Bowlus constructed his aircraft at his Ranch in San Fernando, which was tooled with the equipment to make structurally strong light weight and graceful shapes for world class high spectacle sailplanes. The BTC-1 suggested a challenge to Bowlus but he had the reputation and abilities as the premier plywood former in the aviation industry. [Two]

Bowlus, Breese and Mankey had worked at Ryan Aircraft. Bowlus was the factory manager in the production of the Ryan NYP Spirit of Saint Louis. Mankey was a contributing engineer there and Breese was the test pilot of the company’s products. [Two]

When the BTC-1 was finished it was partially disassembled and trucked from San Fernando a brief distance to the Van Nuys airport. The BTC-1 was reassembled and Van Breese began flight testing. On one of the very first few flights the landing gear would not extend, so Breese made the landing wheels-up. The Duraloid skin and wooden structure sustained little harm. The result of the belly landing was remarkable as the harm was limited to the two leaned Hamilton Standard Propellers and the aluminum cowling and landing gear doors. [Two]

On November 1, one thousand nine hundred thirty seven the Bennett BTC-1 received approval number 2-552 from the Civil Aeronautics Administration, and the aircraft was officially registered as N18690. They had a certificated airplane, but no factory or sales. With a total of $100,000.00 invested, Bennett and Merrill began a sales campaign directed to cities already exhibiting interest in aviation. [Trio]

Among those cities was Fort Worth, Texas, where in 1936, the Bennett Aircraft Company located its fresh operation.

Two more individuals play an significant part in the development of the BTC-1. The very first was Airport Manager and Aviation Director, William “Bill” Fuller. Fuller was an attendee at one of the presentations given by Bennett and Merrill. [Trio]

2nd was John Clay Kennedy, who, after a lengthy career in the cattle and beef industry, lodged in Fort Worth. He was a fucking partner in a medical pharmaceutical company called Globe Laboratories. Kennedy bought the rights to a serum to immunize cattle from a disease called “Black Gam,” an acute anaerobic bacterial disease fatal to most infected animals. Sales of the serum made Kennedy a millionaire. [Three]

He sold out and retired in 1930, spending eight years raising horses and traveling. By one thousand nine hundred thirty eight he was looking for an enterprise to keep him busy. In a chance meeting with Bill Fuller, Kennedy confided his desires to Fuller. Fuller told Kennedy about the Bennett Corporation and in a brief time the Bennett Aircraft Corporation of Wilmington, Delaware, passed into history, when on April 9, one thousand nine hundred forty the Bennett Aircraft Corporation of Texas was born. The incorporators were Bennett, Kennedy and the possessor of a large Fort Worth insurance agency, H. E. Brants. [Four]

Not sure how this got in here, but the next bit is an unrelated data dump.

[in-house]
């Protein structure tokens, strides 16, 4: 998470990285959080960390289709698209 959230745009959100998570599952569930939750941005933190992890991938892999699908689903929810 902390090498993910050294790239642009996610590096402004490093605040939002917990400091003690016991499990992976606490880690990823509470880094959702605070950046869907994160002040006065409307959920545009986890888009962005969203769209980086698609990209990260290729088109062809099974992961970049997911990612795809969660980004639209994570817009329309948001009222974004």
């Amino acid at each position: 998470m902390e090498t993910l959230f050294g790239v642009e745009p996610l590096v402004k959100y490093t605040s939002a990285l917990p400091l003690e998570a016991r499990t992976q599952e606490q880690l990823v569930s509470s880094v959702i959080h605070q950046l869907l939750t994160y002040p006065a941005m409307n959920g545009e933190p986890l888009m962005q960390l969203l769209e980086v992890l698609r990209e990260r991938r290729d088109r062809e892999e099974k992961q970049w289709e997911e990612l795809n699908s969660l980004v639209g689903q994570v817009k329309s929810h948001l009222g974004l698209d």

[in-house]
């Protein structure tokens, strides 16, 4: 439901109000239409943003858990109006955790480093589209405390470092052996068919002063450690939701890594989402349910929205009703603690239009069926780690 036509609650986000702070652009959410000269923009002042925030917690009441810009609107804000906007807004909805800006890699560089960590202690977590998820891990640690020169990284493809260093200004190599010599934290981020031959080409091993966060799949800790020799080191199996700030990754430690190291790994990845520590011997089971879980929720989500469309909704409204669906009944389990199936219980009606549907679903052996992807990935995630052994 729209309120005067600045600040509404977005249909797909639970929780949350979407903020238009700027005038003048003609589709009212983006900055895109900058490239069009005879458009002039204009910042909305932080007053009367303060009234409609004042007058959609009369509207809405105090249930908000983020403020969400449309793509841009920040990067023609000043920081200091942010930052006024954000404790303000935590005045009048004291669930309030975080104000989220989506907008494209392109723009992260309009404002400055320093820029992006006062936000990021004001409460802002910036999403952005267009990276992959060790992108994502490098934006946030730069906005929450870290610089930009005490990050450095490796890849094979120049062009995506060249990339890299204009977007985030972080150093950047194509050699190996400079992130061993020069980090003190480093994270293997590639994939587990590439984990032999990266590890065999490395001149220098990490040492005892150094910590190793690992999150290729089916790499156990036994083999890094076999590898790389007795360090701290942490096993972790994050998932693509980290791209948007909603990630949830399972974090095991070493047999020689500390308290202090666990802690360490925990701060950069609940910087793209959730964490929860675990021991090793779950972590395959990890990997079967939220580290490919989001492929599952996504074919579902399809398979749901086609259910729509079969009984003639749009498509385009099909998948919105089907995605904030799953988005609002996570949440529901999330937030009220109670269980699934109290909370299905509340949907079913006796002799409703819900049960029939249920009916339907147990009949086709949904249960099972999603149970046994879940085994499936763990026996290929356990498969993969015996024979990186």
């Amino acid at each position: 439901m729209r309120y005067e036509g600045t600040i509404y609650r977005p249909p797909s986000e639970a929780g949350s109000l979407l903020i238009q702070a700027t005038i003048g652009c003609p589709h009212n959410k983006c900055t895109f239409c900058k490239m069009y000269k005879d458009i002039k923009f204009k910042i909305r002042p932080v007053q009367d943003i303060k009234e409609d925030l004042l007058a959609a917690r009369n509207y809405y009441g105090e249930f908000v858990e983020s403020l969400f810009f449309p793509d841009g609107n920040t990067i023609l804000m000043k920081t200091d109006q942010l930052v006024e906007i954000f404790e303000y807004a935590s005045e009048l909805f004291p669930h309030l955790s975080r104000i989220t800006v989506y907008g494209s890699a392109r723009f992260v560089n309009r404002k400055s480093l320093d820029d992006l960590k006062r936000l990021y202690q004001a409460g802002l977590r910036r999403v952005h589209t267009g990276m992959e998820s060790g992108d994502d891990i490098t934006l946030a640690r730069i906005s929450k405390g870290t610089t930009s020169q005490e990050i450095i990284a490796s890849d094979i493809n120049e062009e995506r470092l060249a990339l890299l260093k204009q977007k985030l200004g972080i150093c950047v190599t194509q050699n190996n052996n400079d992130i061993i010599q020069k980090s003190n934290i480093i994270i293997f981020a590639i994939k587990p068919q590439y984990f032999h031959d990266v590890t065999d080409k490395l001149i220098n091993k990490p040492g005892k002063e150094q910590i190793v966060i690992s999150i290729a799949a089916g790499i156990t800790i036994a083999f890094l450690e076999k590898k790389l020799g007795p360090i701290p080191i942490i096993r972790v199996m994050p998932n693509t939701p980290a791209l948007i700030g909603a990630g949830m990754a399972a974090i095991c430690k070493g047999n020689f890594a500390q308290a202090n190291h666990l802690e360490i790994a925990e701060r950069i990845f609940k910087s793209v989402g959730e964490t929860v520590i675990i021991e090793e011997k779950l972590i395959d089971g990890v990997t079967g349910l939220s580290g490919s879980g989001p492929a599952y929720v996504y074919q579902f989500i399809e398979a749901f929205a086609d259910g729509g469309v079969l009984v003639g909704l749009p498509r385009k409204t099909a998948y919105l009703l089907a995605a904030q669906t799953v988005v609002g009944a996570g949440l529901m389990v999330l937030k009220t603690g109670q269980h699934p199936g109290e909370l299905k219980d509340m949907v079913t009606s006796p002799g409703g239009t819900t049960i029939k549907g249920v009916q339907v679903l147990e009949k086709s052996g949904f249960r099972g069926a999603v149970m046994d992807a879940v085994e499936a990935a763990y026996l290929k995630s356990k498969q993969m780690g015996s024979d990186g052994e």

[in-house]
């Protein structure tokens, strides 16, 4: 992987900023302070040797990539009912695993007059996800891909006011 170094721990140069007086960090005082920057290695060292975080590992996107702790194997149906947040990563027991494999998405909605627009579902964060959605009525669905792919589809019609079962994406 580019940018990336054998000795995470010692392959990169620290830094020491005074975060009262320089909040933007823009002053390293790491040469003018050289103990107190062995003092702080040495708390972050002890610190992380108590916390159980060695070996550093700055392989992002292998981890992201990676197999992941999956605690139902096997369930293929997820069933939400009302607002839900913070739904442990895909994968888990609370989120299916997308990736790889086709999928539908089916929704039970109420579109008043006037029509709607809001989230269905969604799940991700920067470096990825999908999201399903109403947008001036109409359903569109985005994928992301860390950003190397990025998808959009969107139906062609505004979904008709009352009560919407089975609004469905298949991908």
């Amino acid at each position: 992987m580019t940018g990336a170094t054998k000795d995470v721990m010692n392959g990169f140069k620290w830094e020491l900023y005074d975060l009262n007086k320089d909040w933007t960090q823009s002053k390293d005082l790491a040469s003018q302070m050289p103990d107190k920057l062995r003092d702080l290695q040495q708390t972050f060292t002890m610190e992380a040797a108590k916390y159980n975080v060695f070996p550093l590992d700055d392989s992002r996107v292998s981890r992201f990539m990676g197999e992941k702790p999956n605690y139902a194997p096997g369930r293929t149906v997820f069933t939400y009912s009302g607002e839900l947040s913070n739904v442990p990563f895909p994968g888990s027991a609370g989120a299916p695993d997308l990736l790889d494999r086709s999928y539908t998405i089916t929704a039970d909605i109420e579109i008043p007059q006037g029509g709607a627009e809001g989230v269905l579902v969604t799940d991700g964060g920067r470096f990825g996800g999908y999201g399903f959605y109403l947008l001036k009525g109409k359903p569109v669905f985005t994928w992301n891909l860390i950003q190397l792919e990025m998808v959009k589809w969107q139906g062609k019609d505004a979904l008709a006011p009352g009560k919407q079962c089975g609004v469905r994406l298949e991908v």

No orders were placed for the aircraft and no production aircraft were built. With nothing but expenses on the horizon, the Bennett Corporation proclaimed bankruptcy and went out of the business in 1940. Late in 1940, John Clay Kennedy, the principal stockholder in the Bennett Aircraft Corporation, emerged from the bankruptcy as the proprietor of the assets of the rock hard. Kennedy then formed the Globe Aircraft Company in 1941. He also ended up with the BTC-1 which was renamed the Globe BTC-1. [Four]

The BTC-1 followed the basic design criteria of the 1930s for light transport aircraft. The American design philosophy of the time evolved around twin-engine, six to eight passenger, monocoque monoplanes.

Airframe construction of the time was typically all-metal duraluminum with flight control surfaces covered with fabric. Favored engines were Jacobs, Wright and Pratt-Whitney in the two hundred thirty to four hundred fifty Horsepower range, per side. The one constant in the aviation industry at the time was escalating cost, which has continued to today. [Five]

The Bennett was built using two low cost methods, horsepower versus weight and materials advancement. The principal structural material was Duraloid, a plywood impregnated with resin and processed under a patented process. If the design criteria proved successful the BTC-1 could fly at competitive speeds with less power and at lower manufacturing costs. [Five]

Fuselage Edit

The internal fuselage structure of the BTC-1 was of built-up frames with alignment and fountain transfer through routed stringers. The Duraloid outer skin was bonded to this internal structure.

It is not possible to determine the number and disposition of parting lines of the fuselage skin. However, if William Hawley Bowlus followed his own standard practice, entire sides from upper to lower center lines would have been molded as one lump. The average thickness of the skin would have been one quarter inch with extra laminations providing affixing points for the internal structure. Given the overall use of Duraloid across the airframe components it is reasonable to believe the bonding was accomplished using the Bakelite-based resin. [Five]